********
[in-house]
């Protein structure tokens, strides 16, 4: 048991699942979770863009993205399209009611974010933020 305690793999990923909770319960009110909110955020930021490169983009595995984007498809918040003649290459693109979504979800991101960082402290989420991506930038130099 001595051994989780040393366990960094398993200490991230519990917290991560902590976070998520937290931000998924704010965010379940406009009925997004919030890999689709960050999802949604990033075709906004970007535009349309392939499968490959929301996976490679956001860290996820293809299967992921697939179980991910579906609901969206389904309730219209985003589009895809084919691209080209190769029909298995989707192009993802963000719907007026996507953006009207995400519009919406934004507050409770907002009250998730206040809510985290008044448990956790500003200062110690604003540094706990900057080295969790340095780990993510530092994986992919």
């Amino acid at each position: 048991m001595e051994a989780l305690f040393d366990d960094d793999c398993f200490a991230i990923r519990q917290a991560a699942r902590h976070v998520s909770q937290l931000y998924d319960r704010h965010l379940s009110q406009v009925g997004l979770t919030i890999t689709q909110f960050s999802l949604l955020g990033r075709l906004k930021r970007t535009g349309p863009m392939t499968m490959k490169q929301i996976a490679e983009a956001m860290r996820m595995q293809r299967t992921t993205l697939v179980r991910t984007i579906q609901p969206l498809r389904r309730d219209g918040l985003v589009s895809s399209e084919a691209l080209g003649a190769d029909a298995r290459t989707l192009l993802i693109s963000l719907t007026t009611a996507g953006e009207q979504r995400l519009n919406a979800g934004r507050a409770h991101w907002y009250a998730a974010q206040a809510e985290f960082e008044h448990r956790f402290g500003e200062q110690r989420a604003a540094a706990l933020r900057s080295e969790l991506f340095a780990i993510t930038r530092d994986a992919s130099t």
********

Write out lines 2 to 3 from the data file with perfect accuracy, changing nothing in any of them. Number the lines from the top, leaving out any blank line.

């Protein structure tokens, strides 16, 4: 048991699942979770863009993205399209009611974010933020 305690793999990923909770319960009110909110955020930021490169983009595995984007498809918040003649290459693109979504979800991101960082402290989420991506930038130099 001595051994989780040393366990960094398993200490991230519990917290991560902590976070998520937290931000998924704010965010379940406009009925997004919030890999689709960050999802949604990033075709906004970007535009349309392939499968490959929301996976490679956001860290996820293809299967992921697939179980991910579906609901969206389904309730219209985003589009895809084919691209080209190769029909298995989707192009993802963000719907007026996507953006009207995400519009919406934004507050409770907002009250998730206040809510985290008044448990956790500003200062110690604003540094706990900057080295969790340095780990993510530092994986992919």
């Amino acid at each position: 048991m001595e051994a989780l305690f040393d366990d960094d793999c398993f200490a991230i990923r519990q917290a991560a699942r902590h976070v998520s909770q937290l931000y998924d319960r704010h965010l379940s009110q406009v009925g997004l979770t919030i890999t689709q909110f960050s999802l949604l955020g990033r075709l906004k930021r970007t535009g349309p863009m392939t499968m490959k490169q929301i996976a490679e983009a956001m860290r996820m595995q293809r299967t992921t993205l697939v179980r991910t984007i579906q609901p969206l498809r389904r309730d219209g918040l985003v589009s895809s399209e084919a691209l080209g003649a190769d029909a298995r290459t989707l192009l993802i693109s963000l719907t007026t009611a996507g953006e009207q979504r995400l519009n919406a979800g934004r507050a409770h991101w907002y009250a998730a974010q206040a809510e985290f960082e008044h448990r956790f402290g500003e200062q110690r989420a604003a540094a706990l933020r900057s080295e969790l991506f340095a780990i993510t930038r530092d994986a992919s130099t």